Gould's next film, Move (1970), co-starring Paula Prentiss, was also his first critical and commercial flop. Also unsuccessful was I Love My Wife (1970), with Brenda Vaccaro, for which Gould had turned down a reunion with Altman on McCabe & Mrs. Miller (1971). He had also turned down the lead in Sam Peckinpah's Straw Dogs (1971). Nevertheless, following the signifiant successes of Bob & Carol & Ted & Alice and M*A*S*H, Gould appeared on the cover of Time magazine that year, where he was described as a "star for an uptight age".
Following his starring role in the stage version, Gould bought the rights for Little Murders with an eye to producing and reprising his lead role in a film adaptation. Directed by Alan Arkin, and released in 1971, it was another commercial disappointment, but has since earned a cult following.
Gould went to Sweden to play the lead role in Ingmar Bergman's English-language debut The Touch (1971). He was the first Hollywood star to appear in a Bergman film. However the movie was a critical and commercial disappointment.
A Glimpse of Tiger and two-year sabbatical
Gould continued developing projects in a behind-the-scenes capacity, including a failed adaptation of the novel A Glimpse of Tiger. Filming was abandoned after four days of shooting, following rumours that Gould was addicted to drugs, something the actor has strenuously denied.
Gould and his producing partner helped make Woody Allen's Everything You Always Wanted to Know About Sex* (*But Were Afraid to Ask) (1972), later selling it to United Artists. He was reportedly offered the lead role in Pocket Money (1972), but turned it down because he did not want to work with director Stuart Rosenberg again after his experience making Move.
Comeback: The Long Goodbye, California Split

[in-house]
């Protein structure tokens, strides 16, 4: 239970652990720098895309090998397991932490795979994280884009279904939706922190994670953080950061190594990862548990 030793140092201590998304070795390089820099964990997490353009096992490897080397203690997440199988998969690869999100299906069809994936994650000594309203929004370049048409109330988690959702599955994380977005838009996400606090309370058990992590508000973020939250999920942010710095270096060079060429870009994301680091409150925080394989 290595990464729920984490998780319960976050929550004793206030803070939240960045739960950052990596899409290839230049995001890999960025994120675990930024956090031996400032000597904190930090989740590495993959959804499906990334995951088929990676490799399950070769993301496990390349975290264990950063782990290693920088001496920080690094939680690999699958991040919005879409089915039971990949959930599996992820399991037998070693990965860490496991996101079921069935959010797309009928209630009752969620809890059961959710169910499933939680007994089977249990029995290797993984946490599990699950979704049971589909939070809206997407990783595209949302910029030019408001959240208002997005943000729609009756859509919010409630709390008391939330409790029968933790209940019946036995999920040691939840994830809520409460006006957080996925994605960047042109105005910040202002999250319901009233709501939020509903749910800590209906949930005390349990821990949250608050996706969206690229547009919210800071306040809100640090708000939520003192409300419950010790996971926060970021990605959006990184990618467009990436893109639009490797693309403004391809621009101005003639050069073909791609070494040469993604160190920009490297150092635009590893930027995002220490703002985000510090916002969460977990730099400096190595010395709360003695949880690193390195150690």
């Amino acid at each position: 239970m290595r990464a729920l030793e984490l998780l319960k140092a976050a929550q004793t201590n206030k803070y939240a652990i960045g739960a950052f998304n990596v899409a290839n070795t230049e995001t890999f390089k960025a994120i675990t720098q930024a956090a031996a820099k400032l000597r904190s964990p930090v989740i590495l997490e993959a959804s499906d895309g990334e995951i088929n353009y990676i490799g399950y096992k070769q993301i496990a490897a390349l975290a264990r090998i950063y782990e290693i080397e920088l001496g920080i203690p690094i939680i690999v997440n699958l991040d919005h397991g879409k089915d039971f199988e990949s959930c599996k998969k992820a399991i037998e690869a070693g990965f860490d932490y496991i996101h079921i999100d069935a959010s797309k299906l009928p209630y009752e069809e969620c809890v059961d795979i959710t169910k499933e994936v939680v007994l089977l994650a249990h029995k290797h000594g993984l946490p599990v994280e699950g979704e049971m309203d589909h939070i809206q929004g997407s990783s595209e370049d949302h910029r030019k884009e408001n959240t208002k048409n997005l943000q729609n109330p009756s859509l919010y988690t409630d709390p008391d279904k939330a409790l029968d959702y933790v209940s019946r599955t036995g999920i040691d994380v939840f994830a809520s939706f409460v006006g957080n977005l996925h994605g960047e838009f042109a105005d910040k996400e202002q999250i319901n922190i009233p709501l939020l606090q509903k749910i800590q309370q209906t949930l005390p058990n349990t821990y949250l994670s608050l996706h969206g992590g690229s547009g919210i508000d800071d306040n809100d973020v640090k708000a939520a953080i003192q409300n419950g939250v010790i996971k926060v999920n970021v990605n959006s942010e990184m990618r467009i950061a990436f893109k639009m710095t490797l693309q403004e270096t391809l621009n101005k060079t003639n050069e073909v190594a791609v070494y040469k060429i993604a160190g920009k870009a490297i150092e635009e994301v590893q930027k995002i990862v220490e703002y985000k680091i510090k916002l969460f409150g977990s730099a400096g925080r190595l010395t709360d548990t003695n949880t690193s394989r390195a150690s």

Gould reemerged with one of his most iconic roles in 1973's The Long Goodbye, Robert Altman's adaptation of Raymond Chandler's novel. Gould starred as detective Philip Marlowe, a role which had previously been played by Humphrey Bogart and Dick Powell. By comparison, Gould's performance was more naturalistic, with the screenplay by Leigh Brackett (who had previously adapted The Big Sleep for Howard Hawks and Bogart) updating the setting to contemporary Los Angeles. Although not a major hit, the film was later regarded as one of Gould's best.
He followed it with another Altman film, California Split (1974), an acclaimed gambling dramedy that co-starred George Segal. Additionally, Gould made a brief cameo appearance as himself in the Altman film Nashville (1975).
He soon made two more "buddy" movies: Busting (1974), a cop movie with Robert Blake, directed by Peter Hyams; and S*P*Y*S (1975), a spy spoof which reunited him with Sutherland. Neither were particularly popular.
Returning to comedy, he played the lead in two films for Brut Productions, both comedies: Whiffs (1975) and then opposite Diane Keaton in I Will, I Will... for Now (1976). He and Keaton also starred in Harry and Walter Go to New York (1976) with James Caan and Michael Caine. All flopped at the box office.
He joined the ensemble cast of A Bridge Too Far in 1977 and played the lead in boxing kangaroo comedy Matilda the year after.
During this period Gould hosted Saturday Night Live six times, his final time being the first episode of the disastrous Jean Doumanian season (season 6) in November 1980, where he was shocked to find that the original cast and producer Lorne Michaels were gone and had been replaced. Although he never hosted SNL again, he did appear in a season 16 (1990–1991) episode hosted by Tom Hanks where Hanks is welcomed into the Five-Timers club, a society for celebrities who have hosted the show five times.